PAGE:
— The Englishwoman in America • Isabella Lucy Bird

... what it'd serve Marthy right. She ain't got no call to lock the door on me. She hates like sin t' see me with a fish-pole in m' hand—but she's always et her share uh the messes I ketch. She ain't a reasonable woman, Marthy ain't. You git the bait. I'll show Marthy who's boss in this Cove!" ...
— The Ranch at the Wolverine • B. M. Bower

... boss," he grated, holding up his lantern so that its rays fell on the old place, which looked as grim as ...
— The Ocean Wireless Boys And The Naval Code • John Henry Goldfrap, AKA Captain Wilbur Lawton

... is sufficient. Item, he is to keep the church clean. Item, he has to pay to the keeper of the church one measure of barley, and eighteen groats for his clothes yearly, and every Martinmas he is to pay to the cantor sixty soldi, and he shall place a {64} . . . or boss {65} in the choir during Lent. Also he must do one O in Advent and take charge of all the ornaments of the altars and all the relics. Also on high days and when there is a procession he is to keep ...
— Alps and Sanctuaries of Piedmont and the Canton Ticino • Samuel Butler

... decoration by the ball flower is very definite and characteristic, found, I believe, chiefly in English work. It consists merely in leaving a small boss or sphere, fixed, as it were, at intervals in the hollows; such bosses being afterwards carved into roses, or other ornamental forms, and sometimes lifted quite up out of the hollow, on projecting processes, like vertebrae, so as to make them more conspicuous, as throughout ...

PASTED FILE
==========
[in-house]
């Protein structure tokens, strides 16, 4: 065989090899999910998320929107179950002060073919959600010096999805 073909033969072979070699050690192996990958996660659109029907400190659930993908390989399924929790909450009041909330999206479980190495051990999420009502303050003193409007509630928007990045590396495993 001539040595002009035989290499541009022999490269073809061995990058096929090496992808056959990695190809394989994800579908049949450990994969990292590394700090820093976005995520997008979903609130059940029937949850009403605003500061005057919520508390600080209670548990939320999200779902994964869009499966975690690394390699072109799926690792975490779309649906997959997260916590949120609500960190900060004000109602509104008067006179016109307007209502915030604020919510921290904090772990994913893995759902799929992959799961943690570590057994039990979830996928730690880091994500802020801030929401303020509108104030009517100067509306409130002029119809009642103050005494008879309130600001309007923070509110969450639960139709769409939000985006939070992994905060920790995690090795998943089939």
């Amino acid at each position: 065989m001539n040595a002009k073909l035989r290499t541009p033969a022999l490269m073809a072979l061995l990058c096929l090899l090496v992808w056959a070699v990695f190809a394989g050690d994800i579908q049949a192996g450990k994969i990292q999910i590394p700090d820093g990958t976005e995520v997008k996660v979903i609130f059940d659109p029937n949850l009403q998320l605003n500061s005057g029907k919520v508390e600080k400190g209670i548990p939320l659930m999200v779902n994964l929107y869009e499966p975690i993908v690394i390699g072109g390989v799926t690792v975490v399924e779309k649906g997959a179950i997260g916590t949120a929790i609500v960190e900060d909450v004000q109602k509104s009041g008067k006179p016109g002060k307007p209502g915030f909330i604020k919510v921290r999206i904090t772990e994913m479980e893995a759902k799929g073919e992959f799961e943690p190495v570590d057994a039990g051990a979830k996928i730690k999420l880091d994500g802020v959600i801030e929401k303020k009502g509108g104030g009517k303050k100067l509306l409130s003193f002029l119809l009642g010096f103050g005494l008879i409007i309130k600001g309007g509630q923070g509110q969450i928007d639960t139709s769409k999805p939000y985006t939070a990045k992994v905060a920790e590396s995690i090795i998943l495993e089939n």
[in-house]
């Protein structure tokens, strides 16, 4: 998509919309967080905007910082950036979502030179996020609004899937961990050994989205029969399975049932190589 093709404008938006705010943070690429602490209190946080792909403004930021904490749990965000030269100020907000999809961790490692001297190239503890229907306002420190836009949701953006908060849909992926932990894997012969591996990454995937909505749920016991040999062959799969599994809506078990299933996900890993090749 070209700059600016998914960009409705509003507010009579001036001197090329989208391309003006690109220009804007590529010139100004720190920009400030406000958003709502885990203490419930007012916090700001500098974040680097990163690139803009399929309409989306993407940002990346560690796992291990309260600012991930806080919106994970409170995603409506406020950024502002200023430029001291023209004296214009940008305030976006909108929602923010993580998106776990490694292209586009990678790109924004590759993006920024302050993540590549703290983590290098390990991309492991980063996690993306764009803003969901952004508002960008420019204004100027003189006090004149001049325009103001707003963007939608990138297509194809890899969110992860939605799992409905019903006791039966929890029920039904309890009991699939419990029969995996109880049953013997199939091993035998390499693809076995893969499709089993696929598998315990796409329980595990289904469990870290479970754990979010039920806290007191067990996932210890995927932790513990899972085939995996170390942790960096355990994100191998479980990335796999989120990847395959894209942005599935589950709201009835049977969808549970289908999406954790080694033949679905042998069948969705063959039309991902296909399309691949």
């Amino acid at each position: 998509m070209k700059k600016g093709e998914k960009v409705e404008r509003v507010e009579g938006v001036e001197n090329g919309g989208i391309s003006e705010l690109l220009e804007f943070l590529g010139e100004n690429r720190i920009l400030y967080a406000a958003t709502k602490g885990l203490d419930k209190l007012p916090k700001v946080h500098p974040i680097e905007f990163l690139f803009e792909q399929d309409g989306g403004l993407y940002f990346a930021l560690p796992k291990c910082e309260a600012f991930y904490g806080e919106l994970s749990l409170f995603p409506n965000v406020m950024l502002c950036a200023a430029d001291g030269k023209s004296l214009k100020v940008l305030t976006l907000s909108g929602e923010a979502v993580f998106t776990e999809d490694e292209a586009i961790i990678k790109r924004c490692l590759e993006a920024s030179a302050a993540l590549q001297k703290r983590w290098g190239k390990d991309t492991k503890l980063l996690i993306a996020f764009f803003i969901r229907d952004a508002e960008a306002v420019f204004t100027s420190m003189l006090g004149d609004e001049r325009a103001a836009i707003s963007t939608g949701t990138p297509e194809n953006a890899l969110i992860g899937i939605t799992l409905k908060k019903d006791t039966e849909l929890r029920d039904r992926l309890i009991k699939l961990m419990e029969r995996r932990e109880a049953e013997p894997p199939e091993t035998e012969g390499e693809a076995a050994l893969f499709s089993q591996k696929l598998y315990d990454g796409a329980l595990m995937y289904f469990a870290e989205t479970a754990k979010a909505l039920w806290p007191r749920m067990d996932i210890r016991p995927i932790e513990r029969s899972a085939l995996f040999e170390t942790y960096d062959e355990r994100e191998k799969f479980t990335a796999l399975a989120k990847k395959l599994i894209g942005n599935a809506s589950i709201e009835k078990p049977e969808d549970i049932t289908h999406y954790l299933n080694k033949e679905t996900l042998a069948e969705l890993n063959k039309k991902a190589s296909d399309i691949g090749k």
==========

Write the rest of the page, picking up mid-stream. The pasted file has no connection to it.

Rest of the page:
— The Stones of Venice, Volume I (of 3) • John Ruskin

... the barkeeper, smiling, "we have one, your boss, Monsieur Wulf, the King Frederick-Christian.... And while he doesn't always finish his drinks ...
— A Royal Prisoner • Pierre Souvestre

... he replied pleasantly, noting the well-worn, much-patched service uniform of the stranger. "And for the time being, boss. My manager is sick. Is there anything I can do ...
— El Diablo • Brayton Norton

... sinewy hands were roughened by his work, and his face was almost a brick red, either from constant exposure to the sun or from drinking, probably both. He seemed morose, as if he were consciously ignoring the presence of his "boss," and worked steadily on, once even failing to answer Adelle when she spoke, apparently unconscious of her presence behind him. Adelle liked especially to watch the masons at work. Their clever management of the great stones they had to handle, the precise yet easy way in which they lined and chipped ...